# Friction force in rotational motion

• daivinhtran
In summary, for an object rolling without slipping down an incline, the frictional force fs is less than or equal to its maximum value, which is μsFn. This is because if fs were greater than μsFn, the object would slip and not roll. In rotational motion, static friction occurs when the point of contact is at rest and it acts against the relative motion between the contact points. If there is slipping, the friction becomes kinetic instead of static. The static friction is necessary to cause a change in the velocity profile and can be visualized as a rotating object with gears on a profiled plane. If the relative speed between the point of contact and the ground increases, the friction becomes dynamic. In summary, the
daivinhtran
My textbook says, "for an object rolling without slipping down an incline, the frictional force fs is less than or equal to its maximum value. fs < μsFn

Why is that? What happen it's greater than??

When do we have static friction in rotational motion? (for rolling object)

Then in an example problem about rolling with slipping, it says "there is slipping so the friction is kinetic (not static).? Same question. ==> Why?

Last edited:
For the first question,
friction as in all conditions has a limit.(well u know it). If it weren't that way the world wouldn't function into dynamics(only rotation). down a plane, friction has limit μ*mg*cosθ.if it weren't the way it were, there wouldn't be any slipping. For the moment it might look like it's good. But think like everything stuck to everything.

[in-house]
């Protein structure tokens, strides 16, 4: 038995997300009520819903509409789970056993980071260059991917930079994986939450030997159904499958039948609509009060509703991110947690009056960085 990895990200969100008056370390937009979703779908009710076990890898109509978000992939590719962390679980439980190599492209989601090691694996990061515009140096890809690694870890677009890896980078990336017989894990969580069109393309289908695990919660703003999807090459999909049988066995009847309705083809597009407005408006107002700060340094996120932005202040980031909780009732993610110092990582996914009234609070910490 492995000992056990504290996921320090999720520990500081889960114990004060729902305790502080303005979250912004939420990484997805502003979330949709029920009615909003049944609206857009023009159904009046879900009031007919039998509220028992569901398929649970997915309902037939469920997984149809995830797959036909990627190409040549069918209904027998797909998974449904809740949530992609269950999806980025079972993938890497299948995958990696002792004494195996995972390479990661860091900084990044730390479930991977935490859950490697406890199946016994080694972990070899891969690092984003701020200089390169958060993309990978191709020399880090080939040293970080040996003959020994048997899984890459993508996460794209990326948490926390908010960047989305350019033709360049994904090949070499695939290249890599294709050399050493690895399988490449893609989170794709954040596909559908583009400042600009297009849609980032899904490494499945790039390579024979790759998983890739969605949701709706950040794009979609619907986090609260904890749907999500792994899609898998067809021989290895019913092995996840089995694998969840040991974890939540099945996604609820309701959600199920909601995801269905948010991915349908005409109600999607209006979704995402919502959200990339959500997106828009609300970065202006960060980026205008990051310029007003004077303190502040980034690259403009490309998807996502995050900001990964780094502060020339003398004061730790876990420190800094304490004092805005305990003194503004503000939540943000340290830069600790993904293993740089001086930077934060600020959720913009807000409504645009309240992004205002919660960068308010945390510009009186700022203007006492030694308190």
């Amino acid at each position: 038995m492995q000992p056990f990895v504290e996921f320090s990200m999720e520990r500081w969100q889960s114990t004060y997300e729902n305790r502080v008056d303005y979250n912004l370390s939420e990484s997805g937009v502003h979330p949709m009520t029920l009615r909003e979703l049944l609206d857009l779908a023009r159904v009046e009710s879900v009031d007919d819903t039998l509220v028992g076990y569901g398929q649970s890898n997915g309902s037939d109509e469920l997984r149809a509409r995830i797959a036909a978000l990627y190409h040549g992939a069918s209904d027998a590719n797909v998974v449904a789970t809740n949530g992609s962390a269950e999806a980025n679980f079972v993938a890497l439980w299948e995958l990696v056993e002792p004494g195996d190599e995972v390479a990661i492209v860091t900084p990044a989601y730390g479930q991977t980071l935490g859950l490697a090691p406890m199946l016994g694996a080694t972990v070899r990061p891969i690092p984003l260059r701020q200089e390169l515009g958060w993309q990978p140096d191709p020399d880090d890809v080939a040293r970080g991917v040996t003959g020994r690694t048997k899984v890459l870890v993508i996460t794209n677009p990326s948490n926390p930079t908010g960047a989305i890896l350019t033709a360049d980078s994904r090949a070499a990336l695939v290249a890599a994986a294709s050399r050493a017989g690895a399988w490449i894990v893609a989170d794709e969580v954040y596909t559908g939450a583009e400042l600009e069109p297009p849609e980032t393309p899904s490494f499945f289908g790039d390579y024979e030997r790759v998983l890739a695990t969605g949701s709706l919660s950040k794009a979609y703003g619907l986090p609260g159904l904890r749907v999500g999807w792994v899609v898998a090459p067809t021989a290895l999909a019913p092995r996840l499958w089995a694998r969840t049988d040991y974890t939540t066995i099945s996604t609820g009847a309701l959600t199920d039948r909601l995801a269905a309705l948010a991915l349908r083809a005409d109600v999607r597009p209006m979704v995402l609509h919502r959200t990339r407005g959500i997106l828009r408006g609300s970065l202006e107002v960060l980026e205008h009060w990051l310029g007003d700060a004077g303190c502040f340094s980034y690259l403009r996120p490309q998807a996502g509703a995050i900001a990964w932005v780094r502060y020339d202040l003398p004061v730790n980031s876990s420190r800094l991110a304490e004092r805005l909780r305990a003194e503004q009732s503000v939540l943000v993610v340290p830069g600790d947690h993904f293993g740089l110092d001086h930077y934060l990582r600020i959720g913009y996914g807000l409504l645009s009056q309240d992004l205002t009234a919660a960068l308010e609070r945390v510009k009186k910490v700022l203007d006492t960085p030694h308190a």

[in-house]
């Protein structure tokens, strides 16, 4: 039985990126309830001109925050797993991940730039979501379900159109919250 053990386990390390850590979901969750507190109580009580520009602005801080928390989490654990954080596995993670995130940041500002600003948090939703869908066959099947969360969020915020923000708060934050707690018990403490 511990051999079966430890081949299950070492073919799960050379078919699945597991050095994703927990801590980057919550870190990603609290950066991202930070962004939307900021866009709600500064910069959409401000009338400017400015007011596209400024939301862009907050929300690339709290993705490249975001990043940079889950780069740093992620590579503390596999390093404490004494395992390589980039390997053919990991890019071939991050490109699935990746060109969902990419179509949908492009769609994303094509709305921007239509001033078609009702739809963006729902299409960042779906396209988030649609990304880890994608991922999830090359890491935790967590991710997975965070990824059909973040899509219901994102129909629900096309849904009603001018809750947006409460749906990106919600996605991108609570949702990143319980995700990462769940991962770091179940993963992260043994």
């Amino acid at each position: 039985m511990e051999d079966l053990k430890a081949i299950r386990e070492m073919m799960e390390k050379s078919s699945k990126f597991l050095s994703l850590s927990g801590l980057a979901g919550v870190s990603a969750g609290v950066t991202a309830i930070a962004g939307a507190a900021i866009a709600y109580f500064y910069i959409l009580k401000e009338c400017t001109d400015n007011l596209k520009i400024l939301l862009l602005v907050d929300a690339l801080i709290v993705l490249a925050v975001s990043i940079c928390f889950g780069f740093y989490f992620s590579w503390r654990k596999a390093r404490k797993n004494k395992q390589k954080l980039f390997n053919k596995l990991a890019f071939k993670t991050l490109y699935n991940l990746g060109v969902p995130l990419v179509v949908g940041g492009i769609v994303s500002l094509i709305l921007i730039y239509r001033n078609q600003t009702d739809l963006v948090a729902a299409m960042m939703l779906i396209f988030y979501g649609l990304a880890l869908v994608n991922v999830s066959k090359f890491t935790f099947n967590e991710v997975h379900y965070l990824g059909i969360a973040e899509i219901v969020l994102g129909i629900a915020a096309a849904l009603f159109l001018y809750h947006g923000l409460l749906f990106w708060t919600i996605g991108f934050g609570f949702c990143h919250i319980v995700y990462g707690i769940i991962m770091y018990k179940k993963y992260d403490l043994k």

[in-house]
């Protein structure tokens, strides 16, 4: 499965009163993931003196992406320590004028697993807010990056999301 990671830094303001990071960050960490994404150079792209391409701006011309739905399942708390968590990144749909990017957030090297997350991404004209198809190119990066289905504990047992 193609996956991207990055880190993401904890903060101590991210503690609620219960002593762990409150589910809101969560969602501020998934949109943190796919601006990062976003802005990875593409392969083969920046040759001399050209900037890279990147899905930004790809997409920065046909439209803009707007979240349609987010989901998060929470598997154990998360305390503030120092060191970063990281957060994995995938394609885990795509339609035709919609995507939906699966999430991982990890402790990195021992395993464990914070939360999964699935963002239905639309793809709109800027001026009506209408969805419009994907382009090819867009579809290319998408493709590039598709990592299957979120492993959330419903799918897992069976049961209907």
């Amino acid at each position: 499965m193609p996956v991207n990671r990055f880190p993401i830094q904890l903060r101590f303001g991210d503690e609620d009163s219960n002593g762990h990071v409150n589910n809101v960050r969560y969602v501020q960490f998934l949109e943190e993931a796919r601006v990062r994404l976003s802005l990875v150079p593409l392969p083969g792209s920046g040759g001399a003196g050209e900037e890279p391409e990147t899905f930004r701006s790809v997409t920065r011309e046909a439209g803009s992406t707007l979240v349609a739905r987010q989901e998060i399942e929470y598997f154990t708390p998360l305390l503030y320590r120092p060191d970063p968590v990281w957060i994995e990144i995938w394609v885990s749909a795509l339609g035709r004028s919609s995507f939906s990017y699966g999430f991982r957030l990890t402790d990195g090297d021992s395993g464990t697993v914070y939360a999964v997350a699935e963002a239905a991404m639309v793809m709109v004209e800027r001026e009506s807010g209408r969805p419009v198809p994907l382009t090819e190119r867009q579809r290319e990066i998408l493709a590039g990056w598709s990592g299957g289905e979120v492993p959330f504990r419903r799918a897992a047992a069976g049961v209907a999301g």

For second Q,
As you can see that the point of contact in rolling without slipping is at rest.friction acts against the relative motion b/w contact points. That's the work of friction (static).
If you wan't to cause a change in the velocity profile, you have to go against static friction.
For visualization , think a rotating object with spurs (gears) on a profiled (as in the gear) plane.
If it were rolling without slipping, the gear tooth will exactly match into the profiled plane. So there isn't any relative motion b/w the object's point of contact and the plane. If you like to alter the motion you would have to move uphill (That is the static friction in microscopic scale)
causing a relative speed at that instant. If it gains velocity (with slipping) it has inertia . So it turns to dynamic friction. So ,all matters is the relative speed b/w point of contact and the ground (not the body's velocity with the ground)

rahulpark said:
For the first question,
friction as in all conditions has a limit.(well u know it). If it weren't that way the world wouldn't function into dynamics(only rotation). down a plane, friction has limit μ*mg*cosθ.if it weren't the way it were, there wouldn't be any slipping. For the moment it might look like it's good. But think like everything stuck to everything.

For second Q,
As you can see that the point of contact in rolling without slipping is at rest.friction acts against the relative motion b/w contact points. That's the work of friction (static).